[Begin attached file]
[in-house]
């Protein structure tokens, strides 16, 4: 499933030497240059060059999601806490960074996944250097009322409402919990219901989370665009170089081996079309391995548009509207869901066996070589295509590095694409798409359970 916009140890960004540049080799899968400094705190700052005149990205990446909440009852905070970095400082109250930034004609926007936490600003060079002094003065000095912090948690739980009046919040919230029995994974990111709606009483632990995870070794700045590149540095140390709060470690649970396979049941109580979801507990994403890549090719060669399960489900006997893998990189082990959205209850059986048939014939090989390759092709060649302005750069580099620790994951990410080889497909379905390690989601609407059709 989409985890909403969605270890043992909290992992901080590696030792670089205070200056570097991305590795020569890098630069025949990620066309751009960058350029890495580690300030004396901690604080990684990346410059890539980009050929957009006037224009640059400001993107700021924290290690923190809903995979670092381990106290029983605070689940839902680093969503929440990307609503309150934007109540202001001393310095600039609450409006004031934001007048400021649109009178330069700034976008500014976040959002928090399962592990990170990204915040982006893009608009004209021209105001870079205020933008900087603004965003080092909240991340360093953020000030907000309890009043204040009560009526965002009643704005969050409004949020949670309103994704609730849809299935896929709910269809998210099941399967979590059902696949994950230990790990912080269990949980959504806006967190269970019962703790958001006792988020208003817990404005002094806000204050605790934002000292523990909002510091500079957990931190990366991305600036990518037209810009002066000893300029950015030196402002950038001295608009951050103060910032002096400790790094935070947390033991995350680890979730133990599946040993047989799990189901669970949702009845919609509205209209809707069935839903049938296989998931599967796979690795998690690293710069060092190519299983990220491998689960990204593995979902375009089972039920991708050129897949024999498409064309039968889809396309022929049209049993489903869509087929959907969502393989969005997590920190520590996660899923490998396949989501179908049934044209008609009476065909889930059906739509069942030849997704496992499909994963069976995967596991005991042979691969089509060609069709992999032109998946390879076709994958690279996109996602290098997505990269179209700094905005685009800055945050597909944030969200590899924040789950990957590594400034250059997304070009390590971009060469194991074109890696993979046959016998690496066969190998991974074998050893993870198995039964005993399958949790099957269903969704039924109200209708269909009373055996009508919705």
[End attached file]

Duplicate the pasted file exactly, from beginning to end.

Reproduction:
[in-house]
């Protein structure tokens, strides 16, 4: 499933030497240059060059999601806490960074996944250097009322409402919990219901989370665009170089081996079309391995548009509207869901066996070589295509590095694409798409359970 916009140890960004540049080799899968400094705190700052005149990205990446909440009852905070970095400082109250930034004609926007936490600003060079002094003065000095912090948690739980009046919040919230029995994974990111709606009483632990995870070794700045590149540095140390709060470690649970396979049941109580979801507990994403890549090719060669399960489900006997893998990189082990959205209850059986048939014939090989390759092709060649302005750069580099620790994951990410080889497909379905390690989601609407059709 989409985890909403969605270890043992909290992992901080590696030792670089205070200056570097991305590795020569890098630069025949990620066309751009960058350029890495580690300030004396901690604080990684990346410059890539980009050929957009006037224009640059400001993107700021924290290690923190809903995979670092381990106290029983605070689940839902680093969503929440990307609503309150934007109540202001001393310095600039609450409006004031934001007048400021649109009178330069700034976008500014976040959002928090399962592990990170990204915040982006893009608009004209021209105001870079205020933008900087603004965003080092909240991340360093953020000030907000309890009043204040009560009526965002009643704005969050409004949020949670309103994704609730849809299935896929709910269809998210099941399967979590059902696949994950230990790990912080269990949980959504806006967190269970019962703790958001006792988020208003817990404005002094806000204050605790934002000292523990909002510091500079957990931190990366991305600036990518037209810009002066000893300029950015030196402002950038001295608009951050103060910032002096400790790094935070947390033991995350680890979730133990599946040993047989799990189901669970949702009845919609509205209209809707069935839903049938296989998931599967796979690795998690690293710069060092190519299983990220491998689960990204593995979902375009089972039920991708050129897949024999498409064309039968889809396309022929049209049993489903869509087929959907969502393989969005997590920190520590996660899923490998396949989501179908049934044209008609009476065909889930059906739509069942030849997704496992499909994963069976995967596991005991042979691969089509060609069709992999032109998946390879076709994958690279996109996602290098997505990269179209700094905005685009800055945050597909944030969200590899924040789950990957590594400034250059997304070009390590971009060469194991074109890696993979046959016998690496066969190998991974074998050893993870198995039964005993399958949790099957269903969704039924109200209708269909009373055996009508919705």